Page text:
Writing Dialogue with Tension

Writing dialogue takes skill, but it's not difficult to improve poor dialogue and use good dialogue to quicken the pace of a story, create tension, deepen characterization, and move the plot forward. If dialogue does not accomplish all this, it has no place in the story.

Strong verbal exchanges between characters heighten reader interest. When characters talk, readers listen, and the characters take on qualities of real people. The writer's challenge is to sustain this illusion of reality. Anything that reminds readers of words on a page must be edited out so readers will think about the characters, not the writing.

Writing dialogue with tension

Dialogue without tension is boring and ineffective. Readers may overlook an occasional short passage that lacks tension, but they won't have patience for much. Consider the following exchange:

"Hi Peter."

"Hi, Anna."

"What are you doing, Peter?"

"I'm listening to a lecture on popular culture on my iPod."

"Oh. That sounds interesting. Can I listen too?"

"Sure, give me a minute. When the lecture ends, you can use my headphones to hear the whole thing."

"Thanks, Peter."

"No problem, Anna."

Writing dialogue like this will never get you published. It is painful to read for many reasons:

  • We learn little about the characters
  • the characters overuse names
  • the dialogue includes unnecessary niceties and formality
  • the sentences are too long in places
  • most importantly, it lacks tension

The one and only opportunity to create tension comes when Anna asks if she can listen to the lecture. Anna wants something. This creates a small measure of tension as the reader waits to learn if she will get what she wants. Peter's response, however, eliminates the tension before it amounts to anything when he agrees to share the lecture when he is finished with it.

Revised version:

"Hey, Peter. What's that?"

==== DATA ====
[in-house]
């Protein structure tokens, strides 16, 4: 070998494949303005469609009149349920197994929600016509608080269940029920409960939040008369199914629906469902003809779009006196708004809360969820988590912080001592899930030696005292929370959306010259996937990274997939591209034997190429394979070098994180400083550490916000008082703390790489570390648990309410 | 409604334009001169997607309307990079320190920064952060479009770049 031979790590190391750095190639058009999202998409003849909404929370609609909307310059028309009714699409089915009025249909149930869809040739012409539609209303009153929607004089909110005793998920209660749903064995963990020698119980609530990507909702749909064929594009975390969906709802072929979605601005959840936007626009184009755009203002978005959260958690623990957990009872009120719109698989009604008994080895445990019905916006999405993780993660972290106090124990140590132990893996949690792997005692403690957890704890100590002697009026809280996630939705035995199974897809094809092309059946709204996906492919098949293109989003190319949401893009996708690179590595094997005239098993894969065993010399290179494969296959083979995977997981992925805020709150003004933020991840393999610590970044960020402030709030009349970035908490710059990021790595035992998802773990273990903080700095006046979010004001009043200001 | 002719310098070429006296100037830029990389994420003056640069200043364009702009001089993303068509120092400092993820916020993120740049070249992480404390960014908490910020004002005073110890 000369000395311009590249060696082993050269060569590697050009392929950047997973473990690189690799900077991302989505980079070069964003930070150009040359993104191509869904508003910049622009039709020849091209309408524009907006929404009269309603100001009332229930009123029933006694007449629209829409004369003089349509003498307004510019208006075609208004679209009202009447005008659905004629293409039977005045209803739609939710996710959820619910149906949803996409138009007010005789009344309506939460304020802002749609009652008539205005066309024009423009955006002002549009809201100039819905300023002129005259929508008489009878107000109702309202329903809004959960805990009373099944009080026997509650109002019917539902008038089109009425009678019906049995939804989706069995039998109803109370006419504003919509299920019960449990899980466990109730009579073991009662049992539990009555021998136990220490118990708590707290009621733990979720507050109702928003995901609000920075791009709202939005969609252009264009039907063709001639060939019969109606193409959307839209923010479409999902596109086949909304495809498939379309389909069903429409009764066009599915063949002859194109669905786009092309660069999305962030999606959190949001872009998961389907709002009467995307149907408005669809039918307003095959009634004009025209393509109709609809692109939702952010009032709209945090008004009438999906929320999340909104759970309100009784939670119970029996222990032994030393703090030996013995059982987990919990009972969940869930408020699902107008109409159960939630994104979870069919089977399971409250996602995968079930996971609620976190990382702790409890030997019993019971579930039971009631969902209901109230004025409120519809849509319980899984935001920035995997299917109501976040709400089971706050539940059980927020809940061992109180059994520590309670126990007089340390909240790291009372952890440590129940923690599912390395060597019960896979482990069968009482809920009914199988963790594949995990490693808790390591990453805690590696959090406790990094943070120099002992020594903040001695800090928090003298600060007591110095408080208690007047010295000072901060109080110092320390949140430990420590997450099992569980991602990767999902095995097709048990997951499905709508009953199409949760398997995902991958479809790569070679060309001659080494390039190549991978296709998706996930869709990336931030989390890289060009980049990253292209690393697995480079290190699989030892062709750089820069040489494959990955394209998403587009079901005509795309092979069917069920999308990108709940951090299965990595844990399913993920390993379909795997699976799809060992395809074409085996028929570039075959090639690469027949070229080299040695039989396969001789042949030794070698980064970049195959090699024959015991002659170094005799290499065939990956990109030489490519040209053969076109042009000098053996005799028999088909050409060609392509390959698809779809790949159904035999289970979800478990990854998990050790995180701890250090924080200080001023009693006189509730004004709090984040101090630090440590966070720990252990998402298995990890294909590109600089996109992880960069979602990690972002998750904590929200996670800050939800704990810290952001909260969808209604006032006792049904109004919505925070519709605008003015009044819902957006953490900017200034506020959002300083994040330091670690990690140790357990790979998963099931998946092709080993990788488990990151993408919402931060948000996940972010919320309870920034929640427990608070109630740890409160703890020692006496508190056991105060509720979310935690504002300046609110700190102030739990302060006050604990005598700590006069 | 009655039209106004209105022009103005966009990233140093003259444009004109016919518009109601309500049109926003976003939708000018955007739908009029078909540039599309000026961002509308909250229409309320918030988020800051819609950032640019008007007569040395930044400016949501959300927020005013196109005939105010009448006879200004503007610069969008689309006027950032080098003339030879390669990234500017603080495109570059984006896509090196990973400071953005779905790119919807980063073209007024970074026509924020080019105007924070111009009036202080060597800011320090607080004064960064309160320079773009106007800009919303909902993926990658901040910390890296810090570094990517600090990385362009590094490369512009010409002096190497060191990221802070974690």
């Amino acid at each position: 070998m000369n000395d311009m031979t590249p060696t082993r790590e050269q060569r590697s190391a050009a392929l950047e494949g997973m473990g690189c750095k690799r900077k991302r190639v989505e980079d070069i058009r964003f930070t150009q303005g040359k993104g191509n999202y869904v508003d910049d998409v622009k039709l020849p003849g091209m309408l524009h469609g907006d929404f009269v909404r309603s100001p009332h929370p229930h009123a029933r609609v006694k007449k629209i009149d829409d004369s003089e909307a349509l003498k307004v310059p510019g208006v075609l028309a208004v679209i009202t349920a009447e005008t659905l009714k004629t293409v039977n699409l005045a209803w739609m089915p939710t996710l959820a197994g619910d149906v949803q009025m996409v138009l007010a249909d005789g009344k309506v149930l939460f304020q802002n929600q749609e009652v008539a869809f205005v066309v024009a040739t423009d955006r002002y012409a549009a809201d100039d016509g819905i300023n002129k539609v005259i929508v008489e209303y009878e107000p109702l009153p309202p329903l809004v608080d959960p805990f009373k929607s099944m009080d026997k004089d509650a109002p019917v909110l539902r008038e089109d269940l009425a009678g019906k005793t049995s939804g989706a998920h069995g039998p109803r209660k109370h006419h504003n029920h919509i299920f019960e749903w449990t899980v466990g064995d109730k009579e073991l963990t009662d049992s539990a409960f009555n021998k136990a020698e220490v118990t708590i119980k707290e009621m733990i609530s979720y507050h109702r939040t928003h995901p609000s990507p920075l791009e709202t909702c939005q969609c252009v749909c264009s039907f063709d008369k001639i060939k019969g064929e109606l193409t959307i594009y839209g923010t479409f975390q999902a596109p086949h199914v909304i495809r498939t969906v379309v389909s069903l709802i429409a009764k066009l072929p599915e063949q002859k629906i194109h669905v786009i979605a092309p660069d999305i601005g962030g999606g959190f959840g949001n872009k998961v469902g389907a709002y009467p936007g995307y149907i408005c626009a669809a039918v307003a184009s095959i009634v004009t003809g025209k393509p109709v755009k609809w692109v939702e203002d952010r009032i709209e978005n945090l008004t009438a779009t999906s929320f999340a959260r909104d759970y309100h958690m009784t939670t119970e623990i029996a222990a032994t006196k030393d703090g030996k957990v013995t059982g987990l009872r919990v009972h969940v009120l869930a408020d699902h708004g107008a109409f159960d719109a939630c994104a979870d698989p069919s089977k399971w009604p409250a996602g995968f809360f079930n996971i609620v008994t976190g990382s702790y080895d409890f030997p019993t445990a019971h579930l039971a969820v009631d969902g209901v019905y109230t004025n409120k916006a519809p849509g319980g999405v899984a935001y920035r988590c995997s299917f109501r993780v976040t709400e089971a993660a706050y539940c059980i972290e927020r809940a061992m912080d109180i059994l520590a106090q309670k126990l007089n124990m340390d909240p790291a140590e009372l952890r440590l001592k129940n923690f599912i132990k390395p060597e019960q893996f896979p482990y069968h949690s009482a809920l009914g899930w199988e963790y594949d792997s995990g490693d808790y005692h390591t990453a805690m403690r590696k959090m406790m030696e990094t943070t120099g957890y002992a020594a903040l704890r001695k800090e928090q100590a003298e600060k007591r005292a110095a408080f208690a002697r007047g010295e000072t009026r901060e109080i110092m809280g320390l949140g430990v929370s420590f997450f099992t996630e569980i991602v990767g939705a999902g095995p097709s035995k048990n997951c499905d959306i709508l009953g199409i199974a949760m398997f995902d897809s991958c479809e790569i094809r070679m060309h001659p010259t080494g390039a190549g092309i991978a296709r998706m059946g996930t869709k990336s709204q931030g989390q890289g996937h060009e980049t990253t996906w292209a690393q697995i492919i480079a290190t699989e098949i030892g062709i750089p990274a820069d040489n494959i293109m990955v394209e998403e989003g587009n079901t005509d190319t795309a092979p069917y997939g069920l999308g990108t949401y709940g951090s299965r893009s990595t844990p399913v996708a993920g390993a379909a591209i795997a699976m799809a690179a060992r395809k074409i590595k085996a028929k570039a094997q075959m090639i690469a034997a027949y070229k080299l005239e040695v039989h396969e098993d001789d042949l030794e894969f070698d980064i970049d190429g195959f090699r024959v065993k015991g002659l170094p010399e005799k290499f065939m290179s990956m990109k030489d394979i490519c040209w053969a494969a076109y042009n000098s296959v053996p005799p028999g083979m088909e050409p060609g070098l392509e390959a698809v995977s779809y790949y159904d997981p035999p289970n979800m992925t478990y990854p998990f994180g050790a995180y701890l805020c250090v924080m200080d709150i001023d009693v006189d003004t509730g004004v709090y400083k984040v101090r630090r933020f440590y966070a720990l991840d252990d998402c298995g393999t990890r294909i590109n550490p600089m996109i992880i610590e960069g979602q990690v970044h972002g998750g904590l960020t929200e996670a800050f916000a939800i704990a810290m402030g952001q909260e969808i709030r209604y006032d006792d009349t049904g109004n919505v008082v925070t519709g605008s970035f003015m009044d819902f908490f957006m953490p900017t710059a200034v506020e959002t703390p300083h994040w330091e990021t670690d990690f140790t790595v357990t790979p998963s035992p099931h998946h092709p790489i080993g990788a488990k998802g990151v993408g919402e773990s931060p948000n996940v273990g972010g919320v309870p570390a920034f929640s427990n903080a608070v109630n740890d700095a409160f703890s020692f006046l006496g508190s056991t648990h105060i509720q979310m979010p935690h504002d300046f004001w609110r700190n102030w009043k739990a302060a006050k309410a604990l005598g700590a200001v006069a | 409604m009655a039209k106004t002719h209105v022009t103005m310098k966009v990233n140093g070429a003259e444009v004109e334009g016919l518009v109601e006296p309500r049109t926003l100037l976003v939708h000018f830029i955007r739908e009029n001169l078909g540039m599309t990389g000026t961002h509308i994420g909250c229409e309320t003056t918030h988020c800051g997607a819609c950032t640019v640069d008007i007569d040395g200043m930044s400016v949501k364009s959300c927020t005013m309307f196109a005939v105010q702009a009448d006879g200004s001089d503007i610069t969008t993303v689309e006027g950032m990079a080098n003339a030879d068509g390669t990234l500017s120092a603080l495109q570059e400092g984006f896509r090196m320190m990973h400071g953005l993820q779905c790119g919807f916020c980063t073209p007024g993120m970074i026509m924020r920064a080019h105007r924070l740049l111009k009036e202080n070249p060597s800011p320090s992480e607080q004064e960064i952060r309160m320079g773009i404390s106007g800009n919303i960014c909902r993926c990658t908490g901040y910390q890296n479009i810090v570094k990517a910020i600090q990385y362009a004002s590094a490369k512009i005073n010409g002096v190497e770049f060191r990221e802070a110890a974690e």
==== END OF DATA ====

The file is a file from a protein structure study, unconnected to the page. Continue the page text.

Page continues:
Peter raises his index finger to his lips and points at his IPod. "I don't want to miss anything."

"What is it?"

Eyes closed, he tilts his head back to rest against the wall that braces his back.

Anna raises her voice. "Did you hear me?"

He opens his eyes only to narrow them at her. "Go away."

"I want to listen."

"Beat it, I said."

This dialogue could be improved, but Peter's frustrated desire for quiet creates tension between the characters. Underlying that is the reader's desire to understand the relationship between Peter and Anna. Are they siblings? If so, why does he act as he does?

Not knowing creates tension that will last until the reader has answers. Readers will also react to what they know about the characters. Peter's response to Anna lacks generosity, so readers don't know yet whether he is a sympathetic character or a villain. They need more information, and that need creates another thread of uncertainty and tension.

Writing dialogue that avoids filler words

Humans often use filler words such as um, uh, like, or uh huh, but put these words in the mouths of characters and the fictional illusion crumbles.

Writing dialogue with modern language

In the opening line of dialogue in Pride and Prejudice , Jane Austin writes:

"My dear Mr. Bennet," said his lady to him one day, "have you heard that Netherfield Park is let at last?"

This line worked just fine in 1813, but we don’t talk like that anymore. Avoid words like "my dear," and "his lady." Avoid lest, behoves, tomfoolery, balderdash, and the like. Use current language. Even when a character would speak in an old-fashioned manner, be careful. The occasional archaic word characterizes, but too many cause readers to think about the words, not the story.

Avoid writing dialogue that overuses names